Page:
Enough With The Anniversaries


As I sat in the Colorado Public Radio performance studio last week listening to the luminous young pianist and composer Conrad Tao talking about how much he loves playing the music of Benjamin Britten, especially in light of the fact that 2013 is “a Britten year,” a thought about the off-hand way he expressed the composer’s anniversary gave me pause for thought.

No one in the classical music realm bats an eyelid when people speak of it being “a Britten/Wagner/Verdi etc year.” But if you think about it, the phrase is slightly ridiculous and meaningless to anyone who doesn’t operate within the classical music realm.

Describing a particular year is “a Britten year” doesn’t explain to anyone without a specialized knowledge that you’re talking about an anniversary. This is yet another way in which classical music-oriented artists and organizations distance themselves from the general public.

And here’s an even more fundamental problem I have with the notion of it being “a [insert name of composer] year”: With the possible exception of major news events like 9/11, I’ve never thought much of anniversaries as being a good enough excuse for media organizations to make a fuss.

I can’t understand why the classical music community spends so much time organizing coverage around composers’ various birthdays and deaths. Focusing on the past is a surefire way to ossify the art form. Surely there are more creative and relevant ways to put composers’ work in perspective than their anniversaries?


Share on FacebookTweet about this on TwitterShare on RedditEmail this to someone


  1. says

    Ms. Veltman – with all due respect, I vehemently disagree with your assertion that describing a particular year as one in which a composer is celebrated is “yet another way in which classical music-oriented artists and organizations distance themselves from the general public.” Quite the contrary, as these anniversary years can and usually DO serve as times during which classical musicians and organizations organize and present both concerts and events with a focus on the composer being celebrated and use those events as opportunities to educate.

    Of course, there are more creative and “relevant” ways to put composer’s work in perspective: in the case of Mr. Britten (or any other composer) do you care to SHARE an idea as opposed to harshly criticizing the industry?

    • Chloe Veltman says

      Hello Mr Thompson
      Thanks for weighing in. How about organizing coverage around themes that come up in Benjamin Britten’s work and relating them to current events? For example, with the Colorado floods raging now, I would love to hear Noye’s Fludde on air. And that could extend to other water-infused works by the composer e.g. Peter Grimes, Billy Budd etc. And then I would like to see arts organizations making the link between works to do with flooding by Britten and other flood- or water-inspired music by other composers.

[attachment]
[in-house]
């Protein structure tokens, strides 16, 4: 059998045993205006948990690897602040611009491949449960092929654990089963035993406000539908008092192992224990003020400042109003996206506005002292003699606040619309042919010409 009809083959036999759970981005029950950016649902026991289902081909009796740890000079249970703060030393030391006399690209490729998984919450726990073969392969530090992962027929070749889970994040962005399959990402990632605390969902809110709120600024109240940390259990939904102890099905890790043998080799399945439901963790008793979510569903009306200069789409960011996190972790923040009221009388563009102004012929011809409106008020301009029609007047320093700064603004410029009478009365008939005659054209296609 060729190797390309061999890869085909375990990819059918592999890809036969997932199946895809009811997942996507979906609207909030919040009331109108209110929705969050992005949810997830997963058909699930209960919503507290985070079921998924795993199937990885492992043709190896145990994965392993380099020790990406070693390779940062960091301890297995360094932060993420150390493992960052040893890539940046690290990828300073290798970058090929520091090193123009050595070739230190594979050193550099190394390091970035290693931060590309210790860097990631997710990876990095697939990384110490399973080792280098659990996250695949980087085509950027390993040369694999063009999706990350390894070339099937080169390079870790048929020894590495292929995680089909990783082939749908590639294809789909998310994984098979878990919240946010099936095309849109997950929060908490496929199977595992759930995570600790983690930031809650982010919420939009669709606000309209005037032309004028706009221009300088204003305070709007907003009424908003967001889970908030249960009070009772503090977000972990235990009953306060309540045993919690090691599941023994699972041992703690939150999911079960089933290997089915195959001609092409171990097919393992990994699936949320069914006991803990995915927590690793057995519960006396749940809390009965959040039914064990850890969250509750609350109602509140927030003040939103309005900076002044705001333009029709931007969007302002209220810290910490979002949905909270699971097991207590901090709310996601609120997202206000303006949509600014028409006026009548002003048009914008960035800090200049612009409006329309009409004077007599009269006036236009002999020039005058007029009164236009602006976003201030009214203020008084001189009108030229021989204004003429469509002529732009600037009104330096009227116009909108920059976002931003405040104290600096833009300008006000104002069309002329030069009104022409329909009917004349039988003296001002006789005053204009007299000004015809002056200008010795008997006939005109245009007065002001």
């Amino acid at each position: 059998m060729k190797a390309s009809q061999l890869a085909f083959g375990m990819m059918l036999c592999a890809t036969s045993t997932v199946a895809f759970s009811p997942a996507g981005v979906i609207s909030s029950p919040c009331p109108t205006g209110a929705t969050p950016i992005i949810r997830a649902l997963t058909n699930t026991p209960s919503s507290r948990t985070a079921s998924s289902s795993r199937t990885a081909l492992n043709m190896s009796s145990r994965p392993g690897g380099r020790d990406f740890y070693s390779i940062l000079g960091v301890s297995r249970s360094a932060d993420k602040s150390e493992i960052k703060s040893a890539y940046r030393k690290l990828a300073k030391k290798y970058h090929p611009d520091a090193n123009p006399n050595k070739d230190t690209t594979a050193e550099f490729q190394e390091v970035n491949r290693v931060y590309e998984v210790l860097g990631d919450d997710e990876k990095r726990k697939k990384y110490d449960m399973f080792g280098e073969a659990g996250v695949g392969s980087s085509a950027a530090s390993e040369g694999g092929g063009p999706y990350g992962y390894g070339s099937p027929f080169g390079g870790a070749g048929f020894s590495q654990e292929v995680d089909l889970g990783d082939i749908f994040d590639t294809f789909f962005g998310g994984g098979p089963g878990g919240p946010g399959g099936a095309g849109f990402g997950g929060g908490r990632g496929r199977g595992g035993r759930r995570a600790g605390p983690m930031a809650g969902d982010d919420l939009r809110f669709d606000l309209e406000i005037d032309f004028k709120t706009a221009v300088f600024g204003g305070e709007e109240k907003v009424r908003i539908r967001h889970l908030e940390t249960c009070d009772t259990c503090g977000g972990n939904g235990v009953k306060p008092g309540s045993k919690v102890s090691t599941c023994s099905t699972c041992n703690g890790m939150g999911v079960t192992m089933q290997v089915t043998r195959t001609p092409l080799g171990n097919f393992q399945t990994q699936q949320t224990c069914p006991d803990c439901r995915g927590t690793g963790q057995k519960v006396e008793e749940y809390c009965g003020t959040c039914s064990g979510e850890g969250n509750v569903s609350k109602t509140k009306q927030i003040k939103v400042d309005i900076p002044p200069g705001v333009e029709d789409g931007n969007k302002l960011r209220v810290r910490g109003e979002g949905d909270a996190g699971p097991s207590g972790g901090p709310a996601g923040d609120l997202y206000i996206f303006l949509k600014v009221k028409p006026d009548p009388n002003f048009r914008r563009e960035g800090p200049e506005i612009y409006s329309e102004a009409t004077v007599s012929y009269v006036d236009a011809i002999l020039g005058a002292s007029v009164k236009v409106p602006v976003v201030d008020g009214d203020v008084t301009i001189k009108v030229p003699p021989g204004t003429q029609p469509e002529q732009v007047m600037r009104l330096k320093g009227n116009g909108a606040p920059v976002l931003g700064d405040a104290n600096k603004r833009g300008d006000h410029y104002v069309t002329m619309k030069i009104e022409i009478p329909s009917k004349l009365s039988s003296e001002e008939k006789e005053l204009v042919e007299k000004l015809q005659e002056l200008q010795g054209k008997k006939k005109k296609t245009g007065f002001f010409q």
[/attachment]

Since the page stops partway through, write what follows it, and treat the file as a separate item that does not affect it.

• says

        Ms. Veltman – it sounds as if you are speaking specifically about the current situation in Colorado, which is noble. However, I repeat my question.

        • Chloe Veltman says

          I give Colorado merely as an example of how music can be used to tie in with real-life events. Floods don’t only happen in Colorado. And it’s not just about floods. It’s about paying attention to what’s going on in the world around you — which is what most artists — including composers of western classical music do — and finding connections between that music and the world we live in.

  2. Jim Cotter says

    If the references is being made on a classical music radio station ( as in the example you qoute), surely it’s not being aimed at the ” general public” but at an audience who will understand and have some interest in the subject?

    When JFK’s assassination anniversary rolls around in November, isn’t it possible that much of the wall-to-wall coverage of this anniversary will be irrelevant? But will that stop any outlet anywhere from covering it?

  3. says

    As an active composer and concert-goer, I have to say I agree with Ms. Veltman. To my mind, these celebratory years come off mostly as backward looking marketing ploys; all the more so since there are really only a dozen or so composers who get this treatment – the three B’s, and a few other big names. When was the last time you heard about a year celebrating Telemann or Schutz or HIndemith or some other lesser known figure, let alone anyone besides one of the 5 most well known living composers?

    If this is how arts organizations choose to sell tickets, that’s their choice, but let’s not pretend it’s doing a great job of broadening the audience. Who comes to a Britten year concert? Someone who already knows and loves Britten and wants another hefty dose of it.

    And to talk about “educating” the audience just reveals the elitism of the classical music industry, where the audience supposedly must be initiated into the mysteries of the music to understand it.

    This is not to say that all this music is not worthy music, but to grab a random birthday or death and focus a year of concerts around it is a pretty lazy method. To be more creative and thoughtful takes more time and research but the payoff is a program which genuinely will engage and entertain new audiences. In the past I’ve produced programs of music inspired by birds (without resorting to Messiaen), music about sports presented in a 19th century gymnasium overlooking NYC, a Valentine’s day program of songs of loss, longing, and jealousy with burlesque dancer Miss Dirty Martini. And I’ve even heard about a chamber orchestra that commissioned an animated video story to go with their concert series; each ended with a cliff hanger and to find out what happens next you had to come to the next concert. How are those for some more creative ideas, Mr. Samuel?

  4. powcello says